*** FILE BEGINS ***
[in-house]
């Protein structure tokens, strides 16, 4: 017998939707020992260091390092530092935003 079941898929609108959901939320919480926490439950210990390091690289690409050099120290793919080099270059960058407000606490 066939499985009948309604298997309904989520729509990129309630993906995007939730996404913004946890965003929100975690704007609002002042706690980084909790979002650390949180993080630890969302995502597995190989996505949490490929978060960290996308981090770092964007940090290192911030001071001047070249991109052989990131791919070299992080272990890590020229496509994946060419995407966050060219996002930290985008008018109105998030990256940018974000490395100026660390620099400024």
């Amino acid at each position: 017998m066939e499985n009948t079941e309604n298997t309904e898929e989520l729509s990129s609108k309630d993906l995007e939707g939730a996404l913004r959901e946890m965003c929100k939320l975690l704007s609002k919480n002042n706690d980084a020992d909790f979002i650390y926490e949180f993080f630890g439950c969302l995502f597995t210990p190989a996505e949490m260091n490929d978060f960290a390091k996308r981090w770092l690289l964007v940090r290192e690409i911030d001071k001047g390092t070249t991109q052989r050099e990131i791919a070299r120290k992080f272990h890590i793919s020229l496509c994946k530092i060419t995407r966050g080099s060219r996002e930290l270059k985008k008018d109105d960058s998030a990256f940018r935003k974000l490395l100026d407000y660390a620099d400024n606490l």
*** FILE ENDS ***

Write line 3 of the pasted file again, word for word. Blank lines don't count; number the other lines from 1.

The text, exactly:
């Amino acid at each position: 017998m066939e499985n009948t079941e309604n298997t309904e898929e989520l729509s990129s609108k309630d993906l995007e939707g939730a996404l913004r959901e946890m965003c929100k939320l975690l704007s609002k919480n002042n706690d980084a020992d909790f979002i650390y926490e949180f993080f630890g439950c969302l995502f597995t210990p190989a996505e949490m260091n490929d978060f960290a390091k996308r981090w770092l690289l964007v940090r290192e690409i911030d001071k001047g390092t070249t991109q052989r050099e990131i791919a070299r120290k992080f272990h890590i793919s020229l496509c994946k530092i060419t995407r966050g080099s060219r996002e930290l270059k985008k008018d109105d960058s998030a990256f940018r935003k974000l490395l100026d407000y660390a620099d400024n606490l």